The Inn is a favorite spot for weddings, and I can’t think of a better place for a honeymoon than the Inn’s Lighthouse suite, situated in a small cottage all on its own on the main wharf (above), with unobstructed views of the Connecticut River and Long Island Sound from all the windows. Its 900 square feet include a living room (below), dining area, kitchenette and bedroom. And, your own personal lighthouse.
    The lovely Sanno Spa is located right off the lobby of the main building, and provides a complete menu of services in a suite of serene, immaculate white rooms. I can personally recommend the Gents Facial, which was not only relaxing, but also left my face with a healthy glow, as well as the Deep Tissue Massage, invigorating and stress relieving at the same time. Both were administered by therapists responsive to the personal needs of their guests, and well-versed in their craft. Treatments at the Spa are a great way to start off any visit to the Inn.
     Finally, for the convenience of its guests, it also provides a complimentary shuttle for trips into town and around the neighborhood, or transfers to and from the railroad station, a very thoughtful amenity, as taxis are few and far between.
The hotel is dog-friendly. Rooms from $339.




By John Mariani

    Every fall for the past decade, the New York edition of the Guide Michelin comes out and stirs up a little froth among the media as to who's won stars and lost them.  It's always good news for the new winners, a sigh of relief for those who retain their stars, and a shock to those who've lost them.  For the newbie in the new edition--none in the three-star category, three in the two-star rankings, 17 in the one--there is much joy in and out of the kitchen. For, although it is debatable whether the Guide has the clout it once had in an era of on-line vox populi ravings, there is still a prestige that accrues to those famous stars.
    The Guide's standards have shifted radically in recent years, after too often being termed by the media as outdated and favoring extravagantly expensive French restaurants, whether they are in Paris, London, New York or Tokyo.  Recent editions have tried mightily to prove their mantra that it is "only what's on the plate" that counts, based on the "high quality of the ingredients."  Still, those are difficult ideals to defend when every one of the three-star restaurants in the just-out 2015 edition are very to wildly expensive: Chef's Table at Brooklyn Fare ($255 per person, without wine), Eleven Madison Park ($225), Jean-Georges ($128-$208), Le Bernardin ($135, or $336 with wine), Masa ($450), and Per Se ($295-$350), all of which have dominated the list for years now.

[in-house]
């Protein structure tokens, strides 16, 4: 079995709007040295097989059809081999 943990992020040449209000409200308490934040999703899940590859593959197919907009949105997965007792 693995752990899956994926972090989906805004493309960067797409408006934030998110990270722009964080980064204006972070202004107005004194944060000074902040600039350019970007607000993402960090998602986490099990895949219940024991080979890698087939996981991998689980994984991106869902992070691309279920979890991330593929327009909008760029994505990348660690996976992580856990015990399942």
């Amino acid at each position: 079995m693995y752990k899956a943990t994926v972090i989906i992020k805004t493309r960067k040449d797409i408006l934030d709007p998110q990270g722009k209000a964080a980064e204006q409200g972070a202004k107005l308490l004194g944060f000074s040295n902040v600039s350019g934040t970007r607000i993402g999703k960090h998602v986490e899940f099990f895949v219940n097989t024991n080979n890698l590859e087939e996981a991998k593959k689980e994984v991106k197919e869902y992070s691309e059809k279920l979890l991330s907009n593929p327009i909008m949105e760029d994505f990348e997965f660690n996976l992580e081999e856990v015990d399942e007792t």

Things get a bit more interesting in the two-story category where a New Nordic restaurant like Atera, whose high quality ingredients include lichen, yeast, pear skins (below), and magenta spree, vies with a 25-course meal at Blanca in Brooklyn, a haute-Korean place called Jungsik, and the idolized Momofuku Ko, where a three-hour meal with no choices is to be endured in what may the loudest, least comfortable small space in Manhattan.
    Clearly the Michelin Man (named Bibendum) adores Japanese food--the guide to Japan lists nearly as many stars as in all of France--lavishing single stars on NYC restaurants like 15 East, Hakkasan, Kajitsu, Kyo Ya, and more, while seeming to have little taste for--or perhaps understanding-- of Italian food. Is it really credible to say there is only a single two-star Italian restaurant, Marea, in the whole city?  Then, in the one-star category,  to have only five Italian restaurants in a city that has more Italian restaurants than Florence and Rome combined?   Mind you, one-star indicates "a very good restaurant in its category," which almost sounds like a consolation prize.
    Then there is the steakhouse conundrum: only three receive any stars at all--Peter Luger, M. Wells, and Minetta Tavern (this last not really a steakhouse but just a place that serves good beef).  Since all the top steakhouses in New York, like the original Palm, Smith & Wollensky, Porter House, Strip House, and others served top quality beef--which is the only thing on Peter Luger's menu that's first rate--why do they not make the cut?
    You and I and the media can debate which restaurants should and should not be in one or another category, but does any serious diner believe that Gotham Bar and Grill, Gramercy Tavern,  and Blue Hill are deserving of only a single star?  Does anyone--even its regular crowd--believe that The Breslin or Caviar Russe belong on a list with those other one-stars?
 One should be aware that, unlike most NYC newspapers and magazine reviewers, Michelin bases most of its inclusions on a single visit by a single inspector, dining alone--which is hardly sufficient for an in-depth assessment--although star-rated restaurants usually get more visits from other solo inspectors.  (In an article this week on the London inspectors. the head of the UK guide said they may take their spouse or friend with them to dine but have to pay for it out of their own pocket.)